A publication of the Archaeological Institute of America
An inscription carved into a limestone slab found at Tel Miqne, 23 miles southwest of Jerusalem, confirms the identification of the site as Ekron, one of the five Philistine capital cities mentioned in the Bible. The inscription is unique because it contains the name of a biblical city and five of its rulers, two of whom are mentioned as kings in texts other than the Bible. The only such inscription found in situ in a securely defined, datable archaeological context, it has far-reaching implications for our understanding of the history of Ekron and Philistia. It also strengthens the identification of Ekron with a vassal city-state recorded in Assyrian texts of the seventh century B.C., when the Bible is relatively silent on Assyrian domination of Philistia and Judah.
Tel Miqne was founded in the twelfth century B.C. by the Philistines, a tribe of the Sea Peoples, raiders from the Aegean and central Mediterranean. A large urban center until the beginning of the tenth century B.C., it was destroyed, by either the Egyptians or Israelites, after which a smaller city arose that blended local Philistine cultural traditions with Judaean and Phoenician influences. In 712 B.C. this city was conquered by the Assyrian king Sargon II. For a short time, beginning in 705 B.C., it came under the control of Hezekiah, king of Judah. A third city was founded after Sennacherib's 701 B.C. campaign against the rebellious rulers of Phoenicia and Palestine, which reestablished Assyrian dominance over the area. It became the largest olive oil production center yet known from the ancient world. The Assyrians withdrew ca. 630-623 B.C. as their empire declined, and Egypt briefly established control over the region. In 603 B.C. the city was sacked by the Babylonian king Nebuchadnezzar.
The inscription was found in the Babylonian destruction debris of a 186-by-124-foot structure, known as Temple Complex 650, in the elite zone on the site's lower tel. Consisting of 72 letters in five lines, it reads:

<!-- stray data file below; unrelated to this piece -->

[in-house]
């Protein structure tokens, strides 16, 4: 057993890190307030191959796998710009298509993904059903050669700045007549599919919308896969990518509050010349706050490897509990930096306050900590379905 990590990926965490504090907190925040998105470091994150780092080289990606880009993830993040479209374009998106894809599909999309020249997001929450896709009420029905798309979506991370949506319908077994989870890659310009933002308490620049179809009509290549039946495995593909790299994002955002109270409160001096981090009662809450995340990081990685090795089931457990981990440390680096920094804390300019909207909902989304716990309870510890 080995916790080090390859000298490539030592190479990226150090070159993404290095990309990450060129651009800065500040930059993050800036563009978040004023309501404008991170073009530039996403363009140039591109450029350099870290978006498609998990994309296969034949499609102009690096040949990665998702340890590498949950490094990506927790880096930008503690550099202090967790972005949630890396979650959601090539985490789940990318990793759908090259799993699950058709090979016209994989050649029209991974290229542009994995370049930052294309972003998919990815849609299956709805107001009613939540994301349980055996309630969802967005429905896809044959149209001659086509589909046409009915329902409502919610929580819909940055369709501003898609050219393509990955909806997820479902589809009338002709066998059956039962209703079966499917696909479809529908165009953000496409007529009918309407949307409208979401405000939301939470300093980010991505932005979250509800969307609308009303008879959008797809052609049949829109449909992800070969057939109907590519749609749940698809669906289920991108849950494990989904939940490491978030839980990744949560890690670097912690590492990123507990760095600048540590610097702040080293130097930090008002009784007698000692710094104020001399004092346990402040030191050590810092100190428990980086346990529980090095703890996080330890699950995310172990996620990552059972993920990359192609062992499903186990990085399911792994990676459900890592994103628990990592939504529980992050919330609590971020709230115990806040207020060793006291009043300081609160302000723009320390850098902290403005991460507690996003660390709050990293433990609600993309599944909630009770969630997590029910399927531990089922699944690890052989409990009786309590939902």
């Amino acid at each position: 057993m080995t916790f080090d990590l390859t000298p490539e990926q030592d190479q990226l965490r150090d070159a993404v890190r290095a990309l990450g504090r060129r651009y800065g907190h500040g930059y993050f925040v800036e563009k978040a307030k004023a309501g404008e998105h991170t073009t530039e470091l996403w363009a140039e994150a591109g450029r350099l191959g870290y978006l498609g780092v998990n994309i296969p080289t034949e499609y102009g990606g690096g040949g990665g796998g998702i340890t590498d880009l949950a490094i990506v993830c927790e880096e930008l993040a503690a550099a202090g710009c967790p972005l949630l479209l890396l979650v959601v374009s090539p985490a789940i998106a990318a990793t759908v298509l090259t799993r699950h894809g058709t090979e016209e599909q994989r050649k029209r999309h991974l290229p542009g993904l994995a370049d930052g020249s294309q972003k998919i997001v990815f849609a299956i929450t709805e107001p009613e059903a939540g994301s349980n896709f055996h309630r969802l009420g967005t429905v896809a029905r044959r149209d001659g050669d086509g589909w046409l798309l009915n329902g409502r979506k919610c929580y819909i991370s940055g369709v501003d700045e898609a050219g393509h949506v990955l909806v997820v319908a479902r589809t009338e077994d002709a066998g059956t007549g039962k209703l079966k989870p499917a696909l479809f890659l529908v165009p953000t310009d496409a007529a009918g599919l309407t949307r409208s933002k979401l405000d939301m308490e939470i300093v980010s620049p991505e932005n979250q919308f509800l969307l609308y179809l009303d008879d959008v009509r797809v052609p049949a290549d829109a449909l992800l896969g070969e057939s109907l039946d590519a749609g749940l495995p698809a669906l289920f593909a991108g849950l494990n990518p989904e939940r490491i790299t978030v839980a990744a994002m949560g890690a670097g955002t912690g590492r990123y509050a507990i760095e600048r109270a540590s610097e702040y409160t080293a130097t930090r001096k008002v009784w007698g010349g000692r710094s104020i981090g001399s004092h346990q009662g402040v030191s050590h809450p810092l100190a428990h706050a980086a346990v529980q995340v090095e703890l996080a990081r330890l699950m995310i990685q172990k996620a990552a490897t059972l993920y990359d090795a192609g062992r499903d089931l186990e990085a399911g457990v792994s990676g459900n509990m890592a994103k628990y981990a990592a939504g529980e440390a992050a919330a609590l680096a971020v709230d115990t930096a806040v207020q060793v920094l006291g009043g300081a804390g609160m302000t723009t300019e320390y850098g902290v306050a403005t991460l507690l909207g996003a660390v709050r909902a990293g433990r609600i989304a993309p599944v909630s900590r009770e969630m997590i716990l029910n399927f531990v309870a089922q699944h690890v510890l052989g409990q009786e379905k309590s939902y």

(Italics indicate the pronunciation of a name is uncertain. The name Achish is a reading based on its appearance in the Bible; Ikausu is based on Assyrian texts.)
The inscription records the dedication of the temple by Ikausu, son of Padi, both of whom Assyrian records refer to as kings of Ekron. Padi is mentioned in annals of Sennacherib in the context of the Assyrian king's 701 B.C. campaign. The kings Ysd, Ada, and Ya'ir, forefathers of Ikausu in the inscription, are otherwise unknown. The name Ikausu is interesting in that it is the only non-Semitic name among those of the eighth- and seventh-century Philistine kings mentioned in the Assyrian records. It may be related to the word Achaean, meaning Greek. That Padi gave this name to his son, or that his son adopted the name, may be further evidence of the Philistines' Aegean origin.
Another dedication was discovered this past summer during the postexcavation restoration of the hundreds of storage jars found in a side room of Temple Complex 650. Inscribed on one of the jars, it reads, "for Ba'al and for Padi." The contents of the jar were probably a payment of cultic taxes to the god Ba'al or for service to the king Padi. The inscription reflects a formula known from Assyrian documents specifying the responsibilities of Assyrian citizens and underscores the cultural influence exerted on the city of Ekron by Assyrian imperial rule.
Seymour Gitin is Dorot director and professor of archaeology at the W.F. Albright Institute of Archaeological Research-the American School of Oriental Research in Jerusalem. Trude Dothan and Joseph Naveh are professors of archaeology at the Hebrew University of Jerusalem.